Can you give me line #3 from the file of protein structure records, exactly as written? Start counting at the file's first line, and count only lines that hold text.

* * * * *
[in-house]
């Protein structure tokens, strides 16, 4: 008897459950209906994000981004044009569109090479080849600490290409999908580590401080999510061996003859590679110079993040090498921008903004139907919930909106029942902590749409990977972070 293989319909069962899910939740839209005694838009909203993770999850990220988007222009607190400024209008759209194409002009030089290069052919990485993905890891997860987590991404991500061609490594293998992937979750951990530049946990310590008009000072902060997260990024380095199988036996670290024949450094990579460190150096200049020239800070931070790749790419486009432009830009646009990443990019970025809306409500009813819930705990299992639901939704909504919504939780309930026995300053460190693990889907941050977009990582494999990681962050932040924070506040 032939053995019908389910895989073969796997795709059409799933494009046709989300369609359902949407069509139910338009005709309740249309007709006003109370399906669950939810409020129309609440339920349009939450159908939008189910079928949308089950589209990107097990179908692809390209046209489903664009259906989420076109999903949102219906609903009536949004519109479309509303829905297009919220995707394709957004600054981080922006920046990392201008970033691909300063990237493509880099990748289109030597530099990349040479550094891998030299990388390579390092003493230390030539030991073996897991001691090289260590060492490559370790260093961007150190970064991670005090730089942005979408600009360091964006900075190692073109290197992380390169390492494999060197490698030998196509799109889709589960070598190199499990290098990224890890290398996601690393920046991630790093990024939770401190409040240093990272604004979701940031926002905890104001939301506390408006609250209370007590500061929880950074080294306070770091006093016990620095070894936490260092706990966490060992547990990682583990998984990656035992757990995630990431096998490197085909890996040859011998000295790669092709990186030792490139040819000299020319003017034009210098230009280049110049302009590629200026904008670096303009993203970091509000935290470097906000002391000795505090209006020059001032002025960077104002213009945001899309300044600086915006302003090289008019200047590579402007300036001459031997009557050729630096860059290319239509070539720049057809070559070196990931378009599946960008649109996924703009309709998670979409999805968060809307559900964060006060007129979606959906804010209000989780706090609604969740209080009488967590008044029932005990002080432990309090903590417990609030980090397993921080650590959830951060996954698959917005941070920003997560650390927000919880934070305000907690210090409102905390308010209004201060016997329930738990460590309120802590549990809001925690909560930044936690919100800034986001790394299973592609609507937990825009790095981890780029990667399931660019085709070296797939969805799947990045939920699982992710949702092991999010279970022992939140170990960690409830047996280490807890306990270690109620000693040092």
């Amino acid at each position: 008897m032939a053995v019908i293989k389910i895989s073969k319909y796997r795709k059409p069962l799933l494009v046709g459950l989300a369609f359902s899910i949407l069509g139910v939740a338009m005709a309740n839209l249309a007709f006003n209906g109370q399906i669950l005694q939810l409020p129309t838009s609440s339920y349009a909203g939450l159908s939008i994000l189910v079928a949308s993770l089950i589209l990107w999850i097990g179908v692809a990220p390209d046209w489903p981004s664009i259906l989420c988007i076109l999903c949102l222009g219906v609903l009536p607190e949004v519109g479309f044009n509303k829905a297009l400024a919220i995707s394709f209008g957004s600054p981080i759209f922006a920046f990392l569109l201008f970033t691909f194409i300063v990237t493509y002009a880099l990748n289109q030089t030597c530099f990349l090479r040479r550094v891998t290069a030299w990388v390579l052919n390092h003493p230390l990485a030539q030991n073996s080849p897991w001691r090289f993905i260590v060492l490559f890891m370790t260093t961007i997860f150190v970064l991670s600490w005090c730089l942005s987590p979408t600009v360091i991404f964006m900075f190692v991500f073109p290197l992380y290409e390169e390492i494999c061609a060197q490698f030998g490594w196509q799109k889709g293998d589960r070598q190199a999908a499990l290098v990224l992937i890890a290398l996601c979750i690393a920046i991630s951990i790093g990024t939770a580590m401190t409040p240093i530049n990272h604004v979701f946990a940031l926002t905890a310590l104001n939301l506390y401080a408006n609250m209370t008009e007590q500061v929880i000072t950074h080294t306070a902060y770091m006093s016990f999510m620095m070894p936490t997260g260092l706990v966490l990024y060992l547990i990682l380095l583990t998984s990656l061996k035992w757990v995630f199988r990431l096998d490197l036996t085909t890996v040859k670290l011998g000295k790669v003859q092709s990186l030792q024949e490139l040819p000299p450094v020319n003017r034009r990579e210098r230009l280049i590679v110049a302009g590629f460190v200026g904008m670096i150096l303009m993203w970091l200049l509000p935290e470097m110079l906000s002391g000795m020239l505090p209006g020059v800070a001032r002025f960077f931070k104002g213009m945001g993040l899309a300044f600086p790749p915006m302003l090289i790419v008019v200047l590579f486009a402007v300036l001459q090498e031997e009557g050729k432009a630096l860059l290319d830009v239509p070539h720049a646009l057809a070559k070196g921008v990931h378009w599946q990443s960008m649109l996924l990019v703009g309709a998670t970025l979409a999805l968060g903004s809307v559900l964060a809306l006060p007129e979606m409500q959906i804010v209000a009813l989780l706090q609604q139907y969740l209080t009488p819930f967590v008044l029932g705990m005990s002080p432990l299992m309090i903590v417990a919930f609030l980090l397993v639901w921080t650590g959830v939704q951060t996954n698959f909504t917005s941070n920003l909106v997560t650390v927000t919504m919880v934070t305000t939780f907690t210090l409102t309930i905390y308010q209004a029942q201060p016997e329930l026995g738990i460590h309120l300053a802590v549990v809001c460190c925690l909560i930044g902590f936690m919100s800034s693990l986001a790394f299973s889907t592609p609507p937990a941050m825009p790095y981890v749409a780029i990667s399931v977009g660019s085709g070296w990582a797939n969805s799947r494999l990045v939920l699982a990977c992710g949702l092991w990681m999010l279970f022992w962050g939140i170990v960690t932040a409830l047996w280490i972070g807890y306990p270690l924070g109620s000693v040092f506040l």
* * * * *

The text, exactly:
């Amino acid at each position: 008897m032939a053995v019908i293989k389910i895989s073969k319909y796997r795709k059409p069962l799933l494009v046709g459950l989300a369609f359902s899910i949407l069509g139910v939740a338009m005709a309740n839209l249309a007709f006003n209906g109370q399906i669950l005694q939810l409020p129309t838009s609440s339920y349009a909203g939450l159908s939008i994000l189910v079928a949308s993770l089950i589209l990107w999850i097990g179908v692809a990220p390209d046209w489903p981004s664009i259906l989420c988007i076109l999903c949102l222009g219906v609903l009536p607190e949004v519109g479309f044009n509303k829905a297009l400024a919220i995707s394709f209008g957004s600054p981080i759209f922006a920046f990392l569109l201008f970033t691909f194409i300063v990237t493509y002009a880099l990748n289109q030089t030597c530099f990349l090479r040479r550094v891998t290069a030299w990388v390579l052919n390092h003493p230390l990485a030539q030991n073996s080849p897991w001691r090289f993905i260590v060492l490559f890891m370790t260093t961007i997860f150190v970064l991670s600490w005090c730089l942005s987590p979408t600009v360091i991404f964006m900075f190692v991500f073109p290197l992380y290409e390169e390492i494999c061609a060197q490698f030998g490594w196509q799109k889709g293998d589960r070598q190199a999908a499990l290098v990224l992937i890890a290398l996601c979750i690393a920046i991630s951990i790093g990024t939770a580590m401190t409040p240093i530049n990272h604004v979701f946990a940031l926002t905890a310590l104001n939301l506390y401080a408006n609250m209370t008009e007590q500061v929880i000072t950074h080294t306070a902060y770091m006093s016990f999510m620095m070894p936490t997260g260092l706990v966490l990024y060992l547990i990682l380095l583990t998984s990656l061996k035992w757990v995630f199988r990431l096998d490197l036996t085909t890996v040859k670290l011998g000295k790669v003859q092709s990186l030792q024949e490139l040819p000299p450094v020319n003017r034009r990579e210098r230009l280049i590679v110049a302009g590629f460190v200026g904008m670096i150096l303009m993203w970091l200049l509000p935290e470097m110079l906000s002391g000795m020239l505090p209006g020059v800070a001032r002025f960077f931070k104002g213009m945001g993040l899309a300044f600086p790749p915006m302003l090289i790419v008019v200047l590579f486009a402007v300036l001459q090498e031997e009557g050729k432009a630096l860059l290319d830009v239509p070539h720049a646009l057809a070559k070196g921008v990931h378009w599946q990443s960008m649109l996924l990019v703009g309709a998670t970025l979409a999805l968060g903004s809307v559900l964060a809306l006060p007129e979606m409500q959906i804010v209000a009813l989780l706090q609604q139907y969740l209080t009488p819930f967590v008044l029932g705990m005990s002080p432990l299992m309090i903590v417990a919930f609030l980090l397993v639901w921080t650590g959830v939704q951060t996954n698959f909504t917005s941070n920003l909106v997560t650390v927000t919504m919880v934070t305000t939780f907690t210090l409102t309930i905390y308010q209004a029942q201060p016997e329930l026995g738990i460590h309120l300053a802590v549990v809001c460190c925690l909560i930044g902590f936690m919100s800034s693990l986001a790394f299973s889907t592609p609507p937990a941050m825009p790095y981890v749409a780029i990667s399931v977009g660019s085709g070296w990582a797939n969805s799947r494999l990045v939920l699982a990977c992710g949702l092991w990681m999010l279970f022992w962050g939140i170990v960690t932040a409830l047996w280490i972070g807890y306990p270690l924070g109620s000693v040092f506040l």